He explained that some people want to own a big house for their sense gratification, while others desire to possess or support an expensive temple because they are devoted to the Personality of Godhead. To elevate and refine human life and realize the universal and inexhaustible source of values such as goodness, truth, and beauty, we must endeavor morally, intellectually, and aesthetically. We cannot be without desire or suppress our desires by force. Some gurus propose ridding ourselves of desire because our desires entangle us in the bondage of never-ending karma. But full freedom from desire is impossible, because desire is part of our nature as persons. Rather than try to suppress desire, we must redirect it, just as we must redirect our senses rather than try to stop them.
“Yes, I have got my eyes,” Srila Prabhupada continued, “and I want to see Krishna. That is wanted. Even in meditation. Real meditation means seeing within, concentrating the mind on seeing the form of the Lord in our heart. So desire has to be purified. The same desire should be utilized for Krishna’s service.”
Temples help people purify their desires. Indians go to temples at convenient times during the day to see Krishna, and especially in ISKCON temples Krishna is well dressed and worshiped at a high standard. With this beautiful image of Krishna in mind, people go about their daily activities conscious of their identity as His eternal servants. The spirit soul is different from the body and the mind, and spiritual happiness and contentment arise from being united with Krishna’s heart. This makes one’s material desires fade away. When one is spiritually advanced, selfish desires no longer exist.
“One who has tasted the beauty of the Supreme Lord Krishna,” writes Srila Prabhupada, “no longer has a taste for dead, material things.”
The Bhagavad-gita teaches humanity to cease sense gratification by experiencing a higher taste, by chanting Krishna’s holy names, and by eating delicious food that was offered to Him.
Everyone is subjected to the attraction of sense objects, but if we devote ourselves to the service of the Lord, the face of our desires, pride, and so on, will change. Egocentric longing will become a purified, theocentric desire for Krishna’s satisfaction. Then it becomes possible to get out of this puzzle of material existence. Thus devotees offer Krishna at least water and a flower, if not eatables, temple worship, and ultimately their very lives.
Before the Opening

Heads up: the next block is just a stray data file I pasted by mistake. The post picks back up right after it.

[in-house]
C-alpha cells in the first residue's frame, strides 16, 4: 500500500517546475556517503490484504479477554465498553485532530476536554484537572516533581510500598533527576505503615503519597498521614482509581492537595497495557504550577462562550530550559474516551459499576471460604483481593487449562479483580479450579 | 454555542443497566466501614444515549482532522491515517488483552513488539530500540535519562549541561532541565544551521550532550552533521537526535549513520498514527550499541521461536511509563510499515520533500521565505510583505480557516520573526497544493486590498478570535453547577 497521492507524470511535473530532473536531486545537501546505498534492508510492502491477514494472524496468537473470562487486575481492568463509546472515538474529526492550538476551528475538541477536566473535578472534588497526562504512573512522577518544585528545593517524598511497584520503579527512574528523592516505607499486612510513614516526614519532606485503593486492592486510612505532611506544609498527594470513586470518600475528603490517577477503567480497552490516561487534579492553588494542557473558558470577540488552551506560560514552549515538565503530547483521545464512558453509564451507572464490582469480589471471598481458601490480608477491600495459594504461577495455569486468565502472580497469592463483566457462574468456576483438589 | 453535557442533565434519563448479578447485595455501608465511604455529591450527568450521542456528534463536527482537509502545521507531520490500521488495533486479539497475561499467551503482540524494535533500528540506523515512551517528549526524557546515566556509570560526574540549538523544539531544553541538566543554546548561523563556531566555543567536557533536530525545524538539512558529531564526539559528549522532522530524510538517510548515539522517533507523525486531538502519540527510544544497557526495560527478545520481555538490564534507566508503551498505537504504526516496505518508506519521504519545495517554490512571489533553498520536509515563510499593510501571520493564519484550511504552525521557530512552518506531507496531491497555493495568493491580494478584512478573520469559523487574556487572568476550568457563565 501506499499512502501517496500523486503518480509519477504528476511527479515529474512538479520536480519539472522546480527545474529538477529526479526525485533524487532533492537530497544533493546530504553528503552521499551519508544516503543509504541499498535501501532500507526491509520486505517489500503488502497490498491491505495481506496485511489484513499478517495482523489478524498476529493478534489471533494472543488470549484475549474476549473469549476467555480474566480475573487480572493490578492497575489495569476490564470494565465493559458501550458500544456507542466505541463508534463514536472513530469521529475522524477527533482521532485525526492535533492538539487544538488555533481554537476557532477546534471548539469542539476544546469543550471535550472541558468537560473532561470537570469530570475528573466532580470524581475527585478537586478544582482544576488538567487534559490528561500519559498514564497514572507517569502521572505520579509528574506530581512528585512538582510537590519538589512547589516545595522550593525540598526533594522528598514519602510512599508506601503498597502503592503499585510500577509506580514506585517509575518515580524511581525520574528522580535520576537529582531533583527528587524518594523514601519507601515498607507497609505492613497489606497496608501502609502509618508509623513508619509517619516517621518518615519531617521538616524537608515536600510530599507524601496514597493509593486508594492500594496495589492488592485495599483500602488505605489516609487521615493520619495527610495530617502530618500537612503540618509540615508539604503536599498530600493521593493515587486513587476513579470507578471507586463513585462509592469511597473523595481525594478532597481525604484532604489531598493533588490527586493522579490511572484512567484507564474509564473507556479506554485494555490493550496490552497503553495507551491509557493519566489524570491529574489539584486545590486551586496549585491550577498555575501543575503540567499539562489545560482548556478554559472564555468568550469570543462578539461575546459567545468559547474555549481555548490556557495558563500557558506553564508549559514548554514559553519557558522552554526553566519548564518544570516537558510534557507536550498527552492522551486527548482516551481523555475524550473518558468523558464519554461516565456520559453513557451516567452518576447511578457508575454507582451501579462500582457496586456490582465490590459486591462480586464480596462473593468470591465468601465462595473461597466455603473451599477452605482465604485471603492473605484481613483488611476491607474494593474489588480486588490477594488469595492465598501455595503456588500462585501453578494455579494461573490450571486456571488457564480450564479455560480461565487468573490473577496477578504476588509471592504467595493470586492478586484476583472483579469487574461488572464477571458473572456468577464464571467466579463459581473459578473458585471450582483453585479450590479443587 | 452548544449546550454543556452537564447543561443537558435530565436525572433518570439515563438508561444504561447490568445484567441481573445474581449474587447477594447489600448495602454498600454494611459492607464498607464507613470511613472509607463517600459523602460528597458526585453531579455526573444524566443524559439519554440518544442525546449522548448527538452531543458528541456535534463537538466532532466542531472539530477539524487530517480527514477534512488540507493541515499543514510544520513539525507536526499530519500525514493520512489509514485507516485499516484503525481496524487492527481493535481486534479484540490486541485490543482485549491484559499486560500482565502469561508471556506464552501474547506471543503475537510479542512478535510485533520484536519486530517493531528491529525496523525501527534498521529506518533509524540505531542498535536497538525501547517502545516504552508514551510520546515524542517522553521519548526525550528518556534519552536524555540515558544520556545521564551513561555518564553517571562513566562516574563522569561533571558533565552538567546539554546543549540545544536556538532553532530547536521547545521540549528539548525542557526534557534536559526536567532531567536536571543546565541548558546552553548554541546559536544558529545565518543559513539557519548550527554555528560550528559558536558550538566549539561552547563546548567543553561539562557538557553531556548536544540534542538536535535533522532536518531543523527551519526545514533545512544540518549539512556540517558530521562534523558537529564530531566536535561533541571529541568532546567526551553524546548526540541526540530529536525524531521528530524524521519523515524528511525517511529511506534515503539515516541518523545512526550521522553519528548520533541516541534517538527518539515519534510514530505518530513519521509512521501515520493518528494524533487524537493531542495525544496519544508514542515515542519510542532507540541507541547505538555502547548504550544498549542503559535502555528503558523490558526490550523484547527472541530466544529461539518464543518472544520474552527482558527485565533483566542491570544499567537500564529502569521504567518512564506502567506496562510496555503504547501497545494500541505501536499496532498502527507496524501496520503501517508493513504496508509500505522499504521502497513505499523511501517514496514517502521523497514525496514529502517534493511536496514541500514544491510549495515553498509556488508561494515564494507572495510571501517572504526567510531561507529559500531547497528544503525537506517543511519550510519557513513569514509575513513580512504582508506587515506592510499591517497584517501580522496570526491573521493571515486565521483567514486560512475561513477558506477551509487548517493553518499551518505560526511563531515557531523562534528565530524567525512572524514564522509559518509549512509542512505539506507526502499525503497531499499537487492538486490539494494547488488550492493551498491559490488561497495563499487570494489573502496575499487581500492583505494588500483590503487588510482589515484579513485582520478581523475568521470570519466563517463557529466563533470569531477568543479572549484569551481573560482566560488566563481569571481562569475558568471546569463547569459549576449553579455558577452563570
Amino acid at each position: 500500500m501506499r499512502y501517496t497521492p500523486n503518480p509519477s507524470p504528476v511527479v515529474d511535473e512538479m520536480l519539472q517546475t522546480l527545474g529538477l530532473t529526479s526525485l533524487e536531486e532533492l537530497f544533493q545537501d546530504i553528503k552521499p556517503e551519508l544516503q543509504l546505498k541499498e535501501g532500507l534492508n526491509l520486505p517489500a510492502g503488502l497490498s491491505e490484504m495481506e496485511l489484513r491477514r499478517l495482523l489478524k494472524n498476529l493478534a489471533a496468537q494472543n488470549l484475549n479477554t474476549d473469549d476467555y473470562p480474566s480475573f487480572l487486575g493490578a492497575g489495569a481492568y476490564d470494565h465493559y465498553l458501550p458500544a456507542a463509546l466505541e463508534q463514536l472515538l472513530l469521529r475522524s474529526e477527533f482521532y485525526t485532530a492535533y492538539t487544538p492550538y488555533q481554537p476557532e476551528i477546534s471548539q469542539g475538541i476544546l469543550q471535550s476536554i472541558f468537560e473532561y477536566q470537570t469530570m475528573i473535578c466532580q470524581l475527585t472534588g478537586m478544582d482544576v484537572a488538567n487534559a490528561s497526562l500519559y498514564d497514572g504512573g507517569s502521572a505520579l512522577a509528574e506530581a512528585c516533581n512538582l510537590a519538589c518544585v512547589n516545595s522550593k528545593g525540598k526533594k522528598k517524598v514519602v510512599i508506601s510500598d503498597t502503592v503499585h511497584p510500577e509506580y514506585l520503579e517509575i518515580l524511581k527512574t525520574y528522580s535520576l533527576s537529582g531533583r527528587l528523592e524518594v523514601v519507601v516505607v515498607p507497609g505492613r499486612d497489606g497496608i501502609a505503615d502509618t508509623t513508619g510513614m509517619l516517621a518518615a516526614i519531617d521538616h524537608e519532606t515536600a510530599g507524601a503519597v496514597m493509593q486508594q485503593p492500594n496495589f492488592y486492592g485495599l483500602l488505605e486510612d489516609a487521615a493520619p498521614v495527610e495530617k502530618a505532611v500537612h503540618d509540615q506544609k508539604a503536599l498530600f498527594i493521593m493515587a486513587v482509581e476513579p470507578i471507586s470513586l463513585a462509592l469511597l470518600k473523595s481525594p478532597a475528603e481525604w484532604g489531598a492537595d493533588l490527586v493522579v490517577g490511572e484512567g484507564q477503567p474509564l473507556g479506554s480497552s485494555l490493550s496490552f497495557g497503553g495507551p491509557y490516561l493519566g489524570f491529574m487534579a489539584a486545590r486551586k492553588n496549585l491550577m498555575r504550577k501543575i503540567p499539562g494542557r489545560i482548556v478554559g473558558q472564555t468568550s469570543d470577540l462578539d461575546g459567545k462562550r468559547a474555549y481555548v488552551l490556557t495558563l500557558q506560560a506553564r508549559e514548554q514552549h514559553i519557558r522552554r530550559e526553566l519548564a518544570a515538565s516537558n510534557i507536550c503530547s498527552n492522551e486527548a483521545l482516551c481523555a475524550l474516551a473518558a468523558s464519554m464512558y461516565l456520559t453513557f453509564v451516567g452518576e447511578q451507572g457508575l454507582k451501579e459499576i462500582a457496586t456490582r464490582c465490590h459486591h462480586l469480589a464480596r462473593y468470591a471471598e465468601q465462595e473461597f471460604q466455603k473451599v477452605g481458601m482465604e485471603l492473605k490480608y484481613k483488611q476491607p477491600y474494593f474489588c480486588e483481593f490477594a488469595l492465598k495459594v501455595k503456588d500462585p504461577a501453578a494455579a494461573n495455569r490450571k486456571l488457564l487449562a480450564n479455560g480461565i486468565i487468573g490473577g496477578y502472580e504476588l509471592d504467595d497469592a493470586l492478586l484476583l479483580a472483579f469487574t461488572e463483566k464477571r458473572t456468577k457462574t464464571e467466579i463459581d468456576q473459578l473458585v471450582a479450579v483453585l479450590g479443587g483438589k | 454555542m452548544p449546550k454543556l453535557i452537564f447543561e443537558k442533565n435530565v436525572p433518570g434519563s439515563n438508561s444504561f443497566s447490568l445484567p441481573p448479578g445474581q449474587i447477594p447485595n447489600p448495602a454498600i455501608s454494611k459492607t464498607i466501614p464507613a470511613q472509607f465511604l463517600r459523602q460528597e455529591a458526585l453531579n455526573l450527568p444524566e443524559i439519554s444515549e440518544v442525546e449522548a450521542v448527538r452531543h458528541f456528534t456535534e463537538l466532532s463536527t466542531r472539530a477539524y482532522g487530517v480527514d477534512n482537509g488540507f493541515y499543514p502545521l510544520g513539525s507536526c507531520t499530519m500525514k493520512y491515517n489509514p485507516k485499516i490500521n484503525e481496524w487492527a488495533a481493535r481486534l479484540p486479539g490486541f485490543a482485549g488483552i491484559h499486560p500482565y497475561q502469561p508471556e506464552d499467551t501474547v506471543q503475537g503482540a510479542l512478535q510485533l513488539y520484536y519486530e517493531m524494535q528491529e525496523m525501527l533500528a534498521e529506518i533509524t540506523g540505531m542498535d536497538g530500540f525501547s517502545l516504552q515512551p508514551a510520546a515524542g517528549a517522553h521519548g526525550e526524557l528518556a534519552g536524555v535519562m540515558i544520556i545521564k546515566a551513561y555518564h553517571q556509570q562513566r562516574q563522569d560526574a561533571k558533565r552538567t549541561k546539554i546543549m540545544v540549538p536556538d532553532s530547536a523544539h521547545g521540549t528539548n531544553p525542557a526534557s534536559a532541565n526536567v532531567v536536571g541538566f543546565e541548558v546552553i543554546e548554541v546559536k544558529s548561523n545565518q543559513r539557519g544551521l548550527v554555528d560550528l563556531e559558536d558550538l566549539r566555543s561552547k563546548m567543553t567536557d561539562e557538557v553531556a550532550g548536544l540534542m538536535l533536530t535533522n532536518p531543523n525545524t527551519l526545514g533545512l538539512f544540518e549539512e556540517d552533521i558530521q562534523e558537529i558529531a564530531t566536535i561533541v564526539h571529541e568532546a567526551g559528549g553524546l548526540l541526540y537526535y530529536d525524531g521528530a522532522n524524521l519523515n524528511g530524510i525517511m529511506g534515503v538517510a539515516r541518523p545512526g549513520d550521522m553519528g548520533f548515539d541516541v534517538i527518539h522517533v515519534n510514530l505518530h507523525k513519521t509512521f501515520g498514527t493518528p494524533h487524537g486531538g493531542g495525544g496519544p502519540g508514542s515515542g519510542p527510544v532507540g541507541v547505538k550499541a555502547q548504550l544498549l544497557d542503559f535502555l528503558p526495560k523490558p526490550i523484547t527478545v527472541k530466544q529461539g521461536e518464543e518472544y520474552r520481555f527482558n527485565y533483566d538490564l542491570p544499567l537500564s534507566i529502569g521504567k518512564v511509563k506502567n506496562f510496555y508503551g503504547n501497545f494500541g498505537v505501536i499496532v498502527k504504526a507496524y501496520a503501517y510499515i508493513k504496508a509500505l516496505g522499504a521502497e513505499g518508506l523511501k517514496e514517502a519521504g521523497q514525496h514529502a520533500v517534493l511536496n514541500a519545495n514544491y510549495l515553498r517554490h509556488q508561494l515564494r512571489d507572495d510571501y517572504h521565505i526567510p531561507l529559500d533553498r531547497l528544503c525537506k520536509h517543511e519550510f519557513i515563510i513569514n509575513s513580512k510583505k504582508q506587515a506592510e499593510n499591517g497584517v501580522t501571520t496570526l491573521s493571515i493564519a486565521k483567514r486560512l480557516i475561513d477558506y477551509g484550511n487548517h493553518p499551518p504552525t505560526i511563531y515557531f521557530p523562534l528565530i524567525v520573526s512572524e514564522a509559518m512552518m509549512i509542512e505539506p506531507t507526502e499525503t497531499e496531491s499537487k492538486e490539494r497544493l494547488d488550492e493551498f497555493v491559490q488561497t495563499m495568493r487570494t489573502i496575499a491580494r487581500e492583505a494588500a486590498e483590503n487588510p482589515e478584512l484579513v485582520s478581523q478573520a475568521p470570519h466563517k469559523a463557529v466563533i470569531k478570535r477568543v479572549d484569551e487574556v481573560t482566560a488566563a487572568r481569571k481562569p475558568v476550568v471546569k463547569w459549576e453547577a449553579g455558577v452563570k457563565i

For fifteen years ISKCON has had an ashram in Aravade. Across a relatively peaceful country road from it is the new temple. Before the opening, dozens of volunteers stayed busy planning and organizing. The hired workers readied everything from hand-carved wooden altars to an inlaid-marble peacock that is the fifteen-foot-wide centerpiece of the temple floor; from huge tent accommodations in fields to a government-financed thousand-foot-long widened road, now named Bhaktivedanta Swami Marg.
Despite the successful outcome, finding skilled labor had been problematic, since workers leave villages to earn city salaries. The new temple, by making Aravade a better place to live, should help it retain some youthful talent. Bright members of the next generation may want a village life with a strong spiritual center.
Beside a playground is a grassy and rocky replica of Govardhana Hill, which Krishna lifted like an umbrella to save Vrindavana’s villagers from a week’s worth of torrential rain. The Supreme Lord knows how to float planets in space, so His lifting Govardhana was child’s play, and it has made Krishna famous for thousands of years. When I visited the hill—twelve feet high and fifty feet long—workers were building a footpath around it, composed of 108 pairs of rough reddish rectangular stones, each about the size of an unabridged English dictionary.
The state electricity board, urged by the local government, supplied ISKCON a transformer and a direct line to the regional powerhouse, separate from Aravade’s line. A brief ceremony, a puja, took place to dedicate this electricity to the devotional service of Krishna. During the next few nights, just before the opening, carpenters and marble polishers ran their machines past midnight, bringing nearly to completion the construction work that had started three years earlier.